The Weald of Kent, Surrey and Sussex
Stone Cross    Burnt Oak Road  Crowborough  

Books and other documents
PublishedTitle, author and references
1928Rotherfield - The Story of some Wealden Manors by Catharine Pulleinp. 56
1933The Story of Crowbrough ⇒ p. 10; p. 58

Historical records

1296Subsidy/tax list1s 5dRobert atte StoneStone, Village of Suthborgh, Hundred of RetherfeldPullein's Rotherfield

c 1795Highhurst Wood, Sussex - c 1795Part of the 1 inch to 1 mile map of Sussex produced in 1795 by William Gardner and Thomas GreamStone Cross

c 1825Highhurst Wood, Sussex - c 1825Part of the 1 inch to 1 mile map of Sussex produced in 1825 by Christopher and John GreenwoodStone Cross

c 1875Stone Cross & Walshes, South of Crowborough - c 1875Part of the 6 inch to 1 mile map of Sussex produced in 1875 by Ordnance SurveyStone Cross

1890HistoryStone CrossFirmin's Guide

The road over the Beacon and across the Common was little more than a bye-road, with scarcely enough traffic over it to keep the grass from growing upon it.

At Hurtis Hill there was an old farmhouse, and also one where the house now called Alice Bright stands. This was formerly known as Izzard's Farm, being the property of James Izzard, who was considered a well-to-do farmer, and was of some importance and notoriety, as he gave away annually on every S. Thomas's day forty sixpences to the poor.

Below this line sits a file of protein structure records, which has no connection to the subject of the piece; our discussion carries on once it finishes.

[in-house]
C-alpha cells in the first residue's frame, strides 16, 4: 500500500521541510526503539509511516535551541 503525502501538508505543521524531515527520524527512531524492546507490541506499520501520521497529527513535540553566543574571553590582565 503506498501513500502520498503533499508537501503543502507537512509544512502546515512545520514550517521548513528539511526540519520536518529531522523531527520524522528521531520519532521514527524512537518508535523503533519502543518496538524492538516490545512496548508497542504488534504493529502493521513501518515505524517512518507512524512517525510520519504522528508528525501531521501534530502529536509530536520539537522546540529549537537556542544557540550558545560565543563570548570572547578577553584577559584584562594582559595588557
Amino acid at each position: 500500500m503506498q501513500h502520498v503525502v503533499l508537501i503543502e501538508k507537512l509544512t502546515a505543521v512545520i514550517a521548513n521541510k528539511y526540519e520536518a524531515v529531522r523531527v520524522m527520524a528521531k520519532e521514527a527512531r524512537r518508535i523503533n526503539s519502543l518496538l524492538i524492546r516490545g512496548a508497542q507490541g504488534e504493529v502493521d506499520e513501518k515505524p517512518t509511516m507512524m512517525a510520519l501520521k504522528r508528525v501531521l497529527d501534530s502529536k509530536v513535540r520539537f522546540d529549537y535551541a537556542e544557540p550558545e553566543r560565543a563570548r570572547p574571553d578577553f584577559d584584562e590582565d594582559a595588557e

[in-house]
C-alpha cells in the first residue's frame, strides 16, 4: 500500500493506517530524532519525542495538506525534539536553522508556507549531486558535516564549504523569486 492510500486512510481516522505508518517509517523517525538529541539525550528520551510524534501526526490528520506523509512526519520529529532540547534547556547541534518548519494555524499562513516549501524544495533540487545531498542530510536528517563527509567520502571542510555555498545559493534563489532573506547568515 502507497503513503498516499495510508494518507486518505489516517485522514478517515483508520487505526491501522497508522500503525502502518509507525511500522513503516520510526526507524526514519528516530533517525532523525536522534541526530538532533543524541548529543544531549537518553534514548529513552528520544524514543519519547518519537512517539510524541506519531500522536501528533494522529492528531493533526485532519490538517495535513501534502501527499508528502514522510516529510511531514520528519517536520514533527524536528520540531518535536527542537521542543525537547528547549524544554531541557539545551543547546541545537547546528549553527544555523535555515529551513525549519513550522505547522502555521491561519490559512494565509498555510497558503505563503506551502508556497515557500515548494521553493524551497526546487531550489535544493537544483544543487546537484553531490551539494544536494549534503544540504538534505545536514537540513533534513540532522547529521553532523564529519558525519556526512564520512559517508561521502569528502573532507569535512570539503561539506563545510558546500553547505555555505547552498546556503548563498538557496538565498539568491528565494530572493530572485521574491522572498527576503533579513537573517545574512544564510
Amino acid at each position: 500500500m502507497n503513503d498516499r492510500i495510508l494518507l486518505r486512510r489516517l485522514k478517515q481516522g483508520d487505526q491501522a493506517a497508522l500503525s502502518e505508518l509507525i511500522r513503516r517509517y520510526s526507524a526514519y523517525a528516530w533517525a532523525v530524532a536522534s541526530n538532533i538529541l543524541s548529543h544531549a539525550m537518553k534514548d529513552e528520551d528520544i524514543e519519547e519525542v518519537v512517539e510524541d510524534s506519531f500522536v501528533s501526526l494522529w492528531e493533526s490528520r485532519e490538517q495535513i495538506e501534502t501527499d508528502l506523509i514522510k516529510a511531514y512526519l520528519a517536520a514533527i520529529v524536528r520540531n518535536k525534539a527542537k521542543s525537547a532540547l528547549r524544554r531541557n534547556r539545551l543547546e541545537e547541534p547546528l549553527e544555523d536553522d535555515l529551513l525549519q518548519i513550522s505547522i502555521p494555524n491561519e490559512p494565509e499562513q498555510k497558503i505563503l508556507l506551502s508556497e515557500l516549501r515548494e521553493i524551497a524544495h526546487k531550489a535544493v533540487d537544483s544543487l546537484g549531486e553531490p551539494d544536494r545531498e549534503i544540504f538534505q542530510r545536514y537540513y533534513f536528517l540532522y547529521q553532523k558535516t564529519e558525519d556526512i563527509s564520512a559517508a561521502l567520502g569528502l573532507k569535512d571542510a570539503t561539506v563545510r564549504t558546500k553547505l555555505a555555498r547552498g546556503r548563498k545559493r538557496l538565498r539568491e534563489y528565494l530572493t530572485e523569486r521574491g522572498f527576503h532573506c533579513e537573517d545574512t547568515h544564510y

There is a very old farmhouse at Stone Cross. It is perhaps the oldest of all immediately around Crowborough which have not been altogether renewed. The plan of the interior bespeaks its age. The chimney-place in the living-room extends the entire width of the room - the oven door is at one end of it, but the oven itself is built outside on to the wall of the house, and projects beyond it the whole length of the oven.

The ceilings are low, hardly six feet from the floor. The walls - those of them, at least, which have not been repaired - are made of blocks of sandstone. The rafters are visible, and the old beams run across the ceiling. The ceiling of the stairs is so low that you must bend as you go up them. The windows are narrow, and have small diamond-shaped panes of glass.

Outside it is like a venerable sturdy body, with a thatch which might be compared to a hoary head. Like a veteran, it waits calmly for the end; yet it battles with time and clings to life. Reluctantly it parts bit by bit with its crumbling materials. The walls which remain of the old building are timbered, having square frames of oak filled in with plaster, and below are built with sandstone to the depth of three feet. A small garden surrounds it, which is sheltered by trees. A little gate leads into a corner of the meadow outside it. Across this a paved footway extends to the larger gate opening into the. public road.

All its inmates are gone. It is deserted and left to decay, as an old nest is forsaken by birds. The dreary echo of your own footsteps is the only sound you hear in that old abode, which once resounded with happy, merry voices.


c 1899Stone Cross & Walshes, South of Crowborough - c 1899Part of the 6 inch to 1 mile map of Sussex produced in 1899 by Ordnance SurveyStone Cross

2nd Apr 1911CensusFred Johnson, M, Head, married, age 78, born Kingston, Warwickshire; occupation: farmerFred JohnsonStone Cross Farm, Jarvis Brook1911 Census
Crowborough, Sussex
2nd Apr 1911CensusHenrietta Johnson, F, Wife, married 16 years, age 61, born Steeple Barton, OxfordshireHenrietta Johnson

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